Ireland expose gulf in class with South Africa with record win

Winning scoreline of 38-3 no more than Joe Schmidt’s side deserve at the Aviva Stadium

Gerry Thornley and Liam Toland reflect on a record win for Ireland, as they defeat South Africa 38-3 in their opening November series match. Video: David Dunne

 

Ireland 38 South Africa 3

In the end it was a pummelling, but Ireland had to put in plenty of hard graft and tackles before decorating the game with a salvo of three converted tries in the last 10 minutes. With that it had become a rout, thoroughly eclipsing the previous Irish record win over the Springboks, by 32-15 here in 2006.

Thus, it could be interpreted as somewhat flattering, but then again it’s funny how superior teams often only reap their rewards in the final quarter. For all the relatively callow look of the Irish bench, they also made a huge impact, noticeably more so than their reasonably hyped counterparts, and typified by try scorer Rhys Ruddock.

It’s been a long time since the Aviva Stadium had been soaked in this manner, and Ireland did muddle around a tad. In truth, they hadn’t created a huge amount until that final quarter, but they were altogether more accurate with the greasy pill than the profligate Springboks.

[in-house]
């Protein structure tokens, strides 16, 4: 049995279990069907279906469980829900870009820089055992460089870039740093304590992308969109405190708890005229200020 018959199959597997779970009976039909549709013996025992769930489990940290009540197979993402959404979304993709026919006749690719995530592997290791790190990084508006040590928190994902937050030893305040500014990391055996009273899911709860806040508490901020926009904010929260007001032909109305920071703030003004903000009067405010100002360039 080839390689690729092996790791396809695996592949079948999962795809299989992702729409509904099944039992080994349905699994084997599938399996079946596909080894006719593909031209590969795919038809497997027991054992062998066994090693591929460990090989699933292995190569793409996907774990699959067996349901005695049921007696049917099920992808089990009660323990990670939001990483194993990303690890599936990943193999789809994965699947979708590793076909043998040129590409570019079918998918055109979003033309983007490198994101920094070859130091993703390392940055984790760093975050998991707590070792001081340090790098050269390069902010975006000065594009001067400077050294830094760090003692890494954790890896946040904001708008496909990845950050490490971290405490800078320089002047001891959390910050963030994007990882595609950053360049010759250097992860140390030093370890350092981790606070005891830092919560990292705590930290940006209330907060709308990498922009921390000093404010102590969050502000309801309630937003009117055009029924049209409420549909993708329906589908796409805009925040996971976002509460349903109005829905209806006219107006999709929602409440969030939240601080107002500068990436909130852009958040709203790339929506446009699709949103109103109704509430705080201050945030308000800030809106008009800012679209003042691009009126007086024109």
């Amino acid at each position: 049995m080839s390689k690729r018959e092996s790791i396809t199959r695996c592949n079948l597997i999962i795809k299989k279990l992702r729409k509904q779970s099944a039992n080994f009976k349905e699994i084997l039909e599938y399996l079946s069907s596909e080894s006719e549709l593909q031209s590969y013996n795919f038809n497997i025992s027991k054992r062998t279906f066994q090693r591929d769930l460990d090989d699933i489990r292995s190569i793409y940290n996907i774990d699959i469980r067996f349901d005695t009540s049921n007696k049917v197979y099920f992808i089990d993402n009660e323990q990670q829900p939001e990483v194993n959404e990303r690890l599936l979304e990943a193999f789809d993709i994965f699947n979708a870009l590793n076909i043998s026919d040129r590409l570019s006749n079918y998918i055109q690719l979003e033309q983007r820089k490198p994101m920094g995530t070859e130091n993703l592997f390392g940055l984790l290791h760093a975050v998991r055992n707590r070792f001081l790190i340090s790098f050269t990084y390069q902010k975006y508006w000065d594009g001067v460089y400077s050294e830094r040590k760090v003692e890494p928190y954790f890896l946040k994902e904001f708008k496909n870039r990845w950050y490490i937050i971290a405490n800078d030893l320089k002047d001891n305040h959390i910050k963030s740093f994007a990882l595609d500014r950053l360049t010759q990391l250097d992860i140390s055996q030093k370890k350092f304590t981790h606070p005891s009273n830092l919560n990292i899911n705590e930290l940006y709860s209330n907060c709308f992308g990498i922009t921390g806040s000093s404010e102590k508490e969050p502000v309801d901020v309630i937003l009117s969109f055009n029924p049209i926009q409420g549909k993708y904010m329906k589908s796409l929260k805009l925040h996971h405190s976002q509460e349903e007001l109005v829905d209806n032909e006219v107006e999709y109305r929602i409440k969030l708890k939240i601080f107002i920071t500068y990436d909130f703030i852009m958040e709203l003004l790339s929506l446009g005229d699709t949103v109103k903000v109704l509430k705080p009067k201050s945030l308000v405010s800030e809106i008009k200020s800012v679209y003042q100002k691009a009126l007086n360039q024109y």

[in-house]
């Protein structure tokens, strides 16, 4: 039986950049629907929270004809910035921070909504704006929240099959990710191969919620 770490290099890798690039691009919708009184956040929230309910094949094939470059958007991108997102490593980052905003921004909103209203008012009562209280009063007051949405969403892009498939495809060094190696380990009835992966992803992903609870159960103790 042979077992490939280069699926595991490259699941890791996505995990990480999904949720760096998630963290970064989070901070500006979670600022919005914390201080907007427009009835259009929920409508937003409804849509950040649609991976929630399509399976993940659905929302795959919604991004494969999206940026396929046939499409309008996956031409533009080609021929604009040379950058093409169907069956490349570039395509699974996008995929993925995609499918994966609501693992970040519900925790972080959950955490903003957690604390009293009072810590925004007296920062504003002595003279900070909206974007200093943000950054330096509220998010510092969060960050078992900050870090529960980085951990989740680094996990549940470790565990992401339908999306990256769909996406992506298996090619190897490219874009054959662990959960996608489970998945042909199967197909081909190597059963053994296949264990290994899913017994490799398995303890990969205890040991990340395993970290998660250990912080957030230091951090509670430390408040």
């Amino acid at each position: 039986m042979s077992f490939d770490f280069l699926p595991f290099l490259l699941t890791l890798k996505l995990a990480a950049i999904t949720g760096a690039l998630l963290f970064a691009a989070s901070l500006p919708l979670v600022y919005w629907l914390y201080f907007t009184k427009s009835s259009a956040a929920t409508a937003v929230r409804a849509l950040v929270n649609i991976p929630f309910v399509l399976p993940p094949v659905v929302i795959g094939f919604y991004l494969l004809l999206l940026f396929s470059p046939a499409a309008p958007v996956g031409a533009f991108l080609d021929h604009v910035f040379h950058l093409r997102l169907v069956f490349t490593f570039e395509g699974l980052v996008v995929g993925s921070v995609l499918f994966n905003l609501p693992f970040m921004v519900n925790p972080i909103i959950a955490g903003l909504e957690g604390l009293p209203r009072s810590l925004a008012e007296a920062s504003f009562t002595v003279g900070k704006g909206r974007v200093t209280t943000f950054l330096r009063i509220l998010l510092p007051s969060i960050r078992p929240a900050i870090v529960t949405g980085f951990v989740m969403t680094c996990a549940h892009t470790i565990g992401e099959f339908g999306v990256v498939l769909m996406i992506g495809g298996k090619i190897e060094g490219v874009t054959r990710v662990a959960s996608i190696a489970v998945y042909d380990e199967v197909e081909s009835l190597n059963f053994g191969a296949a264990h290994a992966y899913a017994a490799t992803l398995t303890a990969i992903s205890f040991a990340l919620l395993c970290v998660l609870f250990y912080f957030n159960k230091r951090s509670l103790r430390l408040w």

Indeed, vastly better coached, Ireland looked like the team that had been together for nine matches and four months, and the Boks like they hadn’t played in that time, even though it was the other way around.

Ireland’s set-pieces and especially their collective discipline was also significantly better, while their breakdown work - across the team, whether it was Cian Healy or Rob Kearney hitting the ruck - was typically efficient too.

The home side looked fitter as well as fresher, and huge, hard-working games abounded, be it Tadhg Furlong, Iain Henderson, Sean O’Brien or CJ Stander. Conor Murray and man of the match Johnny Sexton, as they do, did almost everything right and little wrong, and on debut Bundee Aki brought enormous enthusiasm and energy - just witness his 17 tackles.

There were first Irish tries for Andrew Conway, on his full home debut, Rob Herring and Jacob Stockdale, on an eye-catching home debut. Darren Sweetnam also made his first appearance in an Irish shirt.